Palawan, The Philippines
Anchoring the southwest corner of the Philippines, Palawan is a largely undeveloped island that channels the wild vibe of nearby Borneo, in Malaysia. The island's natural treasures include eerie Puerto-Princesa Subterranean River and the pristine coral gardens of super-remote Tubbataha Reefs Natural Park - both UNESCO World Heritage Sites.
Nothing defines Palawan more than the water around it. With seascapes the equal of any in Southeast Asia, and terrestrial and aquatic wildlife, the Philippines’ most sparsely populated region is also the most beguiling.
A tiny island off the west coast of Malaysia, Pangkor is overshadowed by heavyweight destinations like Penang and Langkawi. But that's a good thing for anyone who longs for a more authentic experience. Pangkor's east coast is spangled by stilt houses in old-fashioned kampong villages, where fishing and boat-building are still the main occupations. Meanwhile, the gorgeous west coast offers white-sand stretches wrapped around turquoise bays.
Among local landmarks are the ruins of the 17th-century Dutch Fort and Fu Lin Gong Temple, with its extravagant Taoist sculptures and miniature version of China's Great Wall. You can crash at one of the modest beach bungalows along Coral Bay or splash out at the posh Pangkor Laut Resort.
Koh Rong, Cambodia
Located near the coast of Sihanoukville, Cambodia, Koh Rong is famous for its serene beauty. Often described as an ‘island paradise’ by visiting tourists, the island boasts pristine white sandy beaches, warm crystal-clear ocean waters, and a hot tropical climate.
With 23 beaches, Koh Rong offers plenty of options for sun, sea and sand, while the heavily forested interior beckons those in search of raw nature. Most of the accommodation options on the island are backpacker-friendly while the upscale Song Saa Private Island resort appeals to island-hoppers looking for all the creature comforts.
Andaman Islands, India
Framed by the Bay of Bengal and the Andaman Sea, the Andaman archipelago is a mash-up of modern mainland India and old-world keepsakes - not to mention countless beaches, bays and coral reefs. In this tropical backwater, visitors can mingle with the early morning cows and fishermen on Corbyn's Cove Beach, or scuba in the warm waters of Mahatma Gandhi Marine National Park, and soak up the exotic sights and smells of Aberdeen Bazaar in Port Blair -- the capital of the Andaman and Nicobar Islands.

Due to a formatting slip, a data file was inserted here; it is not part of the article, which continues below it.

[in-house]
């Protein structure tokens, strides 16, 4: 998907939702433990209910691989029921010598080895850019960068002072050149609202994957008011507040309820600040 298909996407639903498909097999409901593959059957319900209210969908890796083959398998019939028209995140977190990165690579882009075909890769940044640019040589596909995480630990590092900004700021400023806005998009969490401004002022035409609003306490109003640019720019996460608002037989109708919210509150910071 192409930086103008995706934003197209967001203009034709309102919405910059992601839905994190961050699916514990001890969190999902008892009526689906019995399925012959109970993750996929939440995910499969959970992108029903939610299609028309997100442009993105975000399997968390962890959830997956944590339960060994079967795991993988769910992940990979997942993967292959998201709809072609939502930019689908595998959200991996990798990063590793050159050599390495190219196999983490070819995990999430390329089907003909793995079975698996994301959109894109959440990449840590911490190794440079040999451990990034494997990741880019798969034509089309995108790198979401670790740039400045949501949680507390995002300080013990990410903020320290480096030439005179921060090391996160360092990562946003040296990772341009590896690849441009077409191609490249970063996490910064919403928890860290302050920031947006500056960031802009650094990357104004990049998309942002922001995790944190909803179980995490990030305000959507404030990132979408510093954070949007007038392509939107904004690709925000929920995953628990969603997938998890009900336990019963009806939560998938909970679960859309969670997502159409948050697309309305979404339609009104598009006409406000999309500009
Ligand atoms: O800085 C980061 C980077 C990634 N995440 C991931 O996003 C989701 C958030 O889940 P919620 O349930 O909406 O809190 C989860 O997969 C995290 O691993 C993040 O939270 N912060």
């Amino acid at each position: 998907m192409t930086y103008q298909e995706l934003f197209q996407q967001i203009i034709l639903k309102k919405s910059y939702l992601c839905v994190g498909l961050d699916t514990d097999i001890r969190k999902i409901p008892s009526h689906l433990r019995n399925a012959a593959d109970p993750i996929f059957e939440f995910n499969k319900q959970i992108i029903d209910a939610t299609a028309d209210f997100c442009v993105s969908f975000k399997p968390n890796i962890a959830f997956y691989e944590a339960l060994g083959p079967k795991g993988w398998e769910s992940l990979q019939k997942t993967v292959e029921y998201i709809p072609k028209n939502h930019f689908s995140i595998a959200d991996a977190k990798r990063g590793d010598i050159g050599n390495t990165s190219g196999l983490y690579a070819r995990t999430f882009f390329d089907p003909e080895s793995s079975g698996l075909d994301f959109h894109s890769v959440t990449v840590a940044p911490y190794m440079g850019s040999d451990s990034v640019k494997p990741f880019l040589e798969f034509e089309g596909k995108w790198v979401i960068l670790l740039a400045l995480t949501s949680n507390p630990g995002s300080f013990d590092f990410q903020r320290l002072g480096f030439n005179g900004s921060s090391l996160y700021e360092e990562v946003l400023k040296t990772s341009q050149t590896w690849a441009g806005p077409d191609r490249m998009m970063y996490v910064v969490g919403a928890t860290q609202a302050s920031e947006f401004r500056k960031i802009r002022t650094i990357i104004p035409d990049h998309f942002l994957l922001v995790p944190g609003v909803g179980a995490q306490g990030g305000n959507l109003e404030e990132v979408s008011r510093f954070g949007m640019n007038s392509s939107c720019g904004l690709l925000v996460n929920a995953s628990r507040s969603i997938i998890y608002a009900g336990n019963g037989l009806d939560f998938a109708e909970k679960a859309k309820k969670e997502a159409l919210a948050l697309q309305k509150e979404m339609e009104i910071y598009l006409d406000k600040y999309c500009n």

Raja Ampat, Indonesia
Southeast Asia meets the South Pacific in this exotic archipelago, located off the west coast of New Guinea in far eastern Indonesia. Considered one of the world's top dive spots, Raja Ampat is home to largely untouched coral reefs that are teeming with biodiversity. Though scientists are still studying the ecosystem, the WWF counts more than 1,300 species of coral reef fish and five species of rare and endangered sea turtles among the wealth of sea creatures.
Above the surface, Raja Ampat's dramatic karst topography - think southern Thailand without a thousand hotels - is ripe for jungle walks and rock climbing. But it takes some work to reach this scuba divers' paradise. The islands can be reached via a six-hour flight from Jakarta or small ship-adventure cruises offered by the likes of Coral Expeditions.
Con Dao, Vietnam
Once a penal colony known as the Devil's Island of French Indochina, this 16-island archipelago off the Mekong Delta has turned to more peaceful pursuits in modern times. Reachable by flight from Ho Chi Minh City or ferry from Vung Tau, Con Dao offers coral reefs, palm-shaded beaches, rainforest trails and chic beach hotels like the Six Senses Con Dao.